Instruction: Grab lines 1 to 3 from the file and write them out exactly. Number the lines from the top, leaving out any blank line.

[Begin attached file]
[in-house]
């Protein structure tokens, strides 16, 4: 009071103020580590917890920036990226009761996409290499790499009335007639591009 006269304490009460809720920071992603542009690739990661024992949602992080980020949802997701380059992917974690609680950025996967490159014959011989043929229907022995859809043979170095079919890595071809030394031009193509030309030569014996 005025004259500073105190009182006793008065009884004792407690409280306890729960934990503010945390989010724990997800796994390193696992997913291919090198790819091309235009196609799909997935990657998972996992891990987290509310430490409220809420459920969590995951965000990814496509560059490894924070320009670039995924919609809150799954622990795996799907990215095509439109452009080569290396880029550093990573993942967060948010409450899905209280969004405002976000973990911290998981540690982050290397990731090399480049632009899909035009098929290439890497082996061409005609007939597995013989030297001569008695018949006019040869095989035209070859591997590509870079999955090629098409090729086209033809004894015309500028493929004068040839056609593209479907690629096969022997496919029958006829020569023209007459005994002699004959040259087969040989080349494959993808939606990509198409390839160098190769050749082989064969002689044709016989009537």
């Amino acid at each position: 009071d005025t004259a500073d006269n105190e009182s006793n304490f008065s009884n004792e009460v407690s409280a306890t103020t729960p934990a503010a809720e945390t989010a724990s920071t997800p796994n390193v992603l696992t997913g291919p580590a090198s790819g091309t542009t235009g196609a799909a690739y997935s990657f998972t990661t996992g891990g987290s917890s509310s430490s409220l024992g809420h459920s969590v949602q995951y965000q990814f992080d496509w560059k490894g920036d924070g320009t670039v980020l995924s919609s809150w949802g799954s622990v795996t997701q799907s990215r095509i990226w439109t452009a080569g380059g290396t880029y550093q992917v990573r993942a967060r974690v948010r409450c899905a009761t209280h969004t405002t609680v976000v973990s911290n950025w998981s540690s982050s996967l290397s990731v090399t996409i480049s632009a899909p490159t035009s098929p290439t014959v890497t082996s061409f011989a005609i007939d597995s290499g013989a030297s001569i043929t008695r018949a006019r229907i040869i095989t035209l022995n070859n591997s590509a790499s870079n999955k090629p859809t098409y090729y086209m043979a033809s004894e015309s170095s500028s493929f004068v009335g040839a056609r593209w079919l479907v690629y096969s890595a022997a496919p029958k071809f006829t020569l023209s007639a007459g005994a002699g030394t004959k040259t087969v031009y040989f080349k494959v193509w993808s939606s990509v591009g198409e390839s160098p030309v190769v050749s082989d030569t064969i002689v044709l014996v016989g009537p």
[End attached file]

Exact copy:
[in-house]
């Protein structure tokens, strides 16, 4: 009071103020580590917890920036990226009761996409290499790499009335007639591009 006269304490009460809720920071992603542009690739990661024992949602992080980020949802997701380059992917974690609680950025996967490159014959011989043929229907022995859809043979170095079919890595071809030394031009193509030309030569014996 005025004259500073105190009182006793008065009884004792407690409280306890729960934990503010945390989010724990997800796994390193696992997913291919090198790819091309235009196609799909997935990657998972996992891990987290509310430490409220809420459920969590995951965000990814496509560059490894924070320009670039995924919609809150799954622990795996799907990215095509439109452009080569290396880029550093990573993942967060948010409450899905209280969004405002976000973990911290998981540690982050290397990731090399480049632009899909035009098929290439890497082996061409005609007939597995013989030297001569008695018949006019040869095989035209070859591997590509870079999955090629098409090729086209033809004894015309500028493929004068040839056609593209479907690629096969022997496919029958006829020569023209007459005994002699004959040259087969040989080349494959993808939606990509198409390839160098190769050749082989064969002689044709016989009537």
């Amino acid at each position: 009071d005025t004259a500073d006269n105190e009182s006793n304490f008065s009884n004792e009460v407690s409280a306890t103020t729960p934990a503010a809720e945390t989010a724990s920071t997800p796994n390193v992603l696992t997913g291919p580590a090198s790819g091309t542009t235009g196609a799909a690739y997935s990657f998972t990661t996992g891990g987290s917890s509310s430490s409220l024992g809420h459920s969590v949602q995951y965000q990814f992080d496509w560059k490894g920036d924070g320009t670039v980020l995924s919609s809150w949802g799954s622990v795996t997701q799907s990215r095509i990226w439109t452009a080569g380059g290396t880029y550093q992917v990573r993942a967060r974690v948010r409450c899905a009761t209280h969004t405002t609680v976000v973990s911290n950025w998981s540690s982050s996967l290397s990731v090399t996409i480049s632009a899909p490159t035009s098929p290439t014959v890497t082996s061409f011989a005609i007939d597995s290499g013989a030297s001569i043929t008695r018949a006019r229907i040869i095989t035209l022995n070859n591997s590509a790499s870079n999955k090629p859809t098409y090729y086209m043979a033809s004894e015309s170095s500028s493929f004068v009335g040839a056609r593209w079919l479907v690629y096969s890595a022997a496919p029958k071809f006829t020569l023209s007639a007459g005994a002699g030394t004959k040259t087969v031009y040989f080349k494959v193509w993808s939606s990509v591009g198409e390839s160098p030309v190769v050749s082989d030569t064969i002689v044709l014996v016989g009537p």